Van Meter, an electronic parts distributor headquartered in Cedar Rapids, IA, recently implemented a ban on sending internal emails from 5pm to 7am during the weekdays and all day on the weekends. As a part of measuring employees’ work-life balance and happiness, Van Meter’s leadership team discovered that many employees did not feel that they were completely unplugged from work, even when at home. They found that the largest common contributor to this was that people felt the need to check their email after every little ding from either their home computers or phones.  

While external emails can be sent to clients and time-critical emails have workarounds, the 5pm cut-off for email is exactly that. Unless it’s an emergency, it can wait. Employees who are on vacation even have their emails shut down! 

Eliminating Email: 

Among many European companies, an increasingly popular trend is not only not to respond to email after hours, but to eliminate internal email all together. Atos, a French IT company, recently eliminated the emails of 80,000 employees. Just plain and simple, no email. At Atos, you have to walk to someone’s desk, floor, office etc. and talk to them. (Egad!).

So Which Path Should We Take?:

Email is easy to hate. Substituting and restricting it are fine, but aren’t there just days when you wish all those little red flags in your inbox would just disappear for good? Email can have a direct impact on company workflow by distracting workers from relevant tasks to deal with less important messages. A study conducted by the BBC in late-2016 revealed that it takes an average of 64 seconds to get back to work after checking a new message and depending on the industry, some estimates can go as high as a few hours every day that are used to answer email!

It’s easy to understand why many employees (and more than a few company leaders), are looking to restructure their internal communications. Think about it. Changing or eliminating email would mean that when you come back from vacation you don’t have to return to 10,000 messages and spend the better part of a day trying to sift through what’s really important. When you go home at night, you’re done with work for the day and can fully un-plug to give full attention to your family (or TV, your choice). From the corporate perspective, changing email culture can mean removing a communication dumping ground. When you don’t have to scroll through dozens of emails every day that are irrelevant to your current tasks, you are a more efficient worker.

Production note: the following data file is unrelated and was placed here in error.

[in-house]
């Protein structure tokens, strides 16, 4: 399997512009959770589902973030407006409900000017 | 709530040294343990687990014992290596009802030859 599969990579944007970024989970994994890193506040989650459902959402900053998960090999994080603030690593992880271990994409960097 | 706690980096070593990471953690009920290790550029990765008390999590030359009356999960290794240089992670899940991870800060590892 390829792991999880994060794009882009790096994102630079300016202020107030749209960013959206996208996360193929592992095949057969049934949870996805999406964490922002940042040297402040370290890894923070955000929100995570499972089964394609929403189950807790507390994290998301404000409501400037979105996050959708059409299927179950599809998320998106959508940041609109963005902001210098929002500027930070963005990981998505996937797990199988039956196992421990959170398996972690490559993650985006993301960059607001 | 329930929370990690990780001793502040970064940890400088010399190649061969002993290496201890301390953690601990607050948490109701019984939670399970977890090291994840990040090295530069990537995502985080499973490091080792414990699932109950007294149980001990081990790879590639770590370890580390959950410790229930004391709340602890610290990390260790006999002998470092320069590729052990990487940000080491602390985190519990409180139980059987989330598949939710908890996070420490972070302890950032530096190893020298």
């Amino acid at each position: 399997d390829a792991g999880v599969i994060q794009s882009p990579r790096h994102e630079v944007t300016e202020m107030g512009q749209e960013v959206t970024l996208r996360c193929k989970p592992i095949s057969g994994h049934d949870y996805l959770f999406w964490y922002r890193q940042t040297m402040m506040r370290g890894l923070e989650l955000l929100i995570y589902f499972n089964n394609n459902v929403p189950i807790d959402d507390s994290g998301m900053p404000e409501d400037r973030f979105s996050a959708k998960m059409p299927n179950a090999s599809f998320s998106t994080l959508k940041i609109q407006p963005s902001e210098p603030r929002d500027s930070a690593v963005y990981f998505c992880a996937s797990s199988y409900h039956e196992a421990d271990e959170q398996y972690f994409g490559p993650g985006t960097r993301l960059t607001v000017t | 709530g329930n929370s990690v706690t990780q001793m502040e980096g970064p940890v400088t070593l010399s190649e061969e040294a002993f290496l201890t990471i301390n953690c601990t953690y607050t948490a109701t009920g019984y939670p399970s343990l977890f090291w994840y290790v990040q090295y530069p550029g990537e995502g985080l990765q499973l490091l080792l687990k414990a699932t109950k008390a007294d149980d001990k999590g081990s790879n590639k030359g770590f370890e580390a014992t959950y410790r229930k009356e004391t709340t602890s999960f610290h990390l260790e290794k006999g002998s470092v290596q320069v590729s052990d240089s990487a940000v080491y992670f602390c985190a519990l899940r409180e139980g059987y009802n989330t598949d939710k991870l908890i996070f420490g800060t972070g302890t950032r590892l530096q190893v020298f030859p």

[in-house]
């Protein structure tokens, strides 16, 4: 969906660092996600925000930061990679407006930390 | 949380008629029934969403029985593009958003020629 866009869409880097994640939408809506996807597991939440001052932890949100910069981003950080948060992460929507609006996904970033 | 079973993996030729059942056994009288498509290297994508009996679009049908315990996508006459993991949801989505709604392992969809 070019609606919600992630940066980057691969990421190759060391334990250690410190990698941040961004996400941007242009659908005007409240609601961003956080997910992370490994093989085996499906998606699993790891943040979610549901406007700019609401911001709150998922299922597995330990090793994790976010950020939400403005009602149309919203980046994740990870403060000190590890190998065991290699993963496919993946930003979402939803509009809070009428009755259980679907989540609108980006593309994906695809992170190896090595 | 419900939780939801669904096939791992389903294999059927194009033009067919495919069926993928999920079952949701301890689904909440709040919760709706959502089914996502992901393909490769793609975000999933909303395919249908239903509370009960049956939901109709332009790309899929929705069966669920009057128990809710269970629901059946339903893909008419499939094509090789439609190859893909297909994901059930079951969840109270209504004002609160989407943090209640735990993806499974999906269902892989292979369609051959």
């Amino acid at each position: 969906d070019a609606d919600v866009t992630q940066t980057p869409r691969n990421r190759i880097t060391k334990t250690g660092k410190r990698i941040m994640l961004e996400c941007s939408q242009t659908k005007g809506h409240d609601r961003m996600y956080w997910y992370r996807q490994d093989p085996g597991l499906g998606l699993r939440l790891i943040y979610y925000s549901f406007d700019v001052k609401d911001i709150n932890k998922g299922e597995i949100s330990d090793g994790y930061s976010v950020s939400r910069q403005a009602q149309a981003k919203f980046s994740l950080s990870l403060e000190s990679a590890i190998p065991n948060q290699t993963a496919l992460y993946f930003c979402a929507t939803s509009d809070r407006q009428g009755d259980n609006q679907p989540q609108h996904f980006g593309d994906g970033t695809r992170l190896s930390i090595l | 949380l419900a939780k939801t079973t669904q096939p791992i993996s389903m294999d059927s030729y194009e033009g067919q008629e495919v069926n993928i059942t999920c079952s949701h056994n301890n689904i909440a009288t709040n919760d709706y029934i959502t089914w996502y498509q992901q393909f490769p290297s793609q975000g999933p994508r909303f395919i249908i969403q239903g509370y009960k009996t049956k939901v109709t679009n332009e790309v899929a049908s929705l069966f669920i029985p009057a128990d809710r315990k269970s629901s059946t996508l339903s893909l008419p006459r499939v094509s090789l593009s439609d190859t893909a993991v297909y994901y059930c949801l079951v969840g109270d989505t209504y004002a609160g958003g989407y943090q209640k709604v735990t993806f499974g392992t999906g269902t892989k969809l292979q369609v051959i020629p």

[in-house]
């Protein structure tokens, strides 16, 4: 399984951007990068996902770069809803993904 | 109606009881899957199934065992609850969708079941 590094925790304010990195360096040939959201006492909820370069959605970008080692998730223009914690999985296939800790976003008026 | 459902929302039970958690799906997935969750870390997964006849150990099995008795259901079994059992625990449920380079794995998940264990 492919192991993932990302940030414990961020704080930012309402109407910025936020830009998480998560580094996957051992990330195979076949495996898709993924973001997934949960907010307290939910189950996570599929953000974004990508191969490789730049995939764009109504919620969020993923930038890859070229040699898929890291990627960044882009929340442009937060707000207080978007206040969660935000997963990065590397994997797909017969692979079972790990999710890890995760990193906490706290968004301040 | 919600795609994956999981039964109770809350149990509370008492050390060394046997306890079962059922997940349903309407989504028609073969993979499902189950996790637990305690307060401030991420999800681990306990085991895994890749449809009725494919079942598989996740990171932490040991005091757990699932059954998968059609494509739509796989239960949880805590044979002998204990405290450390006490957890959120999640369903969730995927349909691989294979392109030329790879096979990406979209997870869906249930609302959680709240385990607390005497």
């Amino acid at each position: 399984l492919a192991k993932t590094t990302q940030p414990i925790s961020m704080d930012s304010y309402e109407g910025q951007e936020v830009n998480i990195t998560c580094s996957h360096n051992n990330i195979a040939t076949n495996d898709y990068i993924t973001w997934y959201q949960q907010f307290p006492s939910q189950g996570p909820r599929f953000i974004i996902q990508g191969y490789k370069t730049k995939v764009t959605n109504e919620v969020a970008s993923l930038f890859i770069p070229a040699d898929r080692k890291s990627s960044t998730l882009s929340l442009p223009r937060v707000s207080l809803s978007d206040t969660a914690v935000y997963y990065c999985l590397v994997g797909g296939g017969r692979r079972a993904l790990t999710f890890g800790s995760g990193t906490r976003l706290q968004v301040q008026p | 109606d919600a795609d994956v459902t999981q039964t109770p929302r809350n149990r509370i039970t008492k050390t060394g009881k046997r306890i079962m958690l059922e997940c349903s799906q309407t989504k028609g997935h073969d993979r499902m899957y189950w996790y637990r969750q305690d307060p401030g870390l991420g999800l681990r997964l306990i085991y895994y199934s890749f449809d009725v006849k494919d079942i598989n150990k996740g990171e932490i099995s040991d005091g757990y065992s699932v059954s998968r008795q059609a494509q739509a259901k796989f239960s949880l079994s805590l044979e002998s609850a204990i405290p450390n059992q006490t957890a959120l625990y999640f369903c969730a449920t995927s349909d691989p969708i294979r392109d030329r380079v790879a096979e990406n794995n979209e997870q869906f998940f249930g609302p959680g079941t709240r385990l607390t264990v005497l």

But if the pros are so great for changing our email cultures, why hasn’t everybody already done it yet? Well, as you might expect, there are also a few cons. Say we eliminate internal emails completely at your company. Well, naturally if you need something from someone in another division, you’ll need to ask them for it face to face. And if that person works 9-5 everyday, guess what? Now you have to, too. Apart from the obvious transitional challenges that could cause delays or damages to a company, removing an established internal communication system effectively means that your work/life balance timetable has been set for you. Without a means of communicating remotely, companies need their employees on-site at the same time. So, if you’re someone who works remotely or off of the traditional 9-5 path what means more to you: getting rid of emails or maintaining your flexible schedule?

It’s nice to fantasize about what a no email culture might be like. But as we’ve said before in early posts, it’s highly unlikely to think that email is going anywhere. In the U.S. at least email is simply too embedded of a communication system to remove it entirely. However, that does not mean that internal communication is stagnant. Far from it! More and more companies are incorporating alternative communication forms.

Apps like Skype (video conferencing), Dropbox (file transfer), and Slack (honestly kinda a hodgepodge of everything) diversify how we interact with both fellow employees and clients, and arguably increase our productivity. Instead of emailing with a client back and forth twenty times, I can set up a video conference with them and eliminate multiple rounds of delayed responses. And instead of having to email multiple folks to find a certain file or being physically in the office to access our shared drive, I can access the file via Dropbox from just about anywhere.

So whether we like it or not, the reality is that we live in a culture of 40 hour work weeks and email is one of the predominant tools that we use to communicate, despite its unpopularity. But there is the hope for change on the hoirzon! Does your office have a unique solution to email headaches? Is there a specific approach you with your company would try? Head back to Base Camp and join the conversation!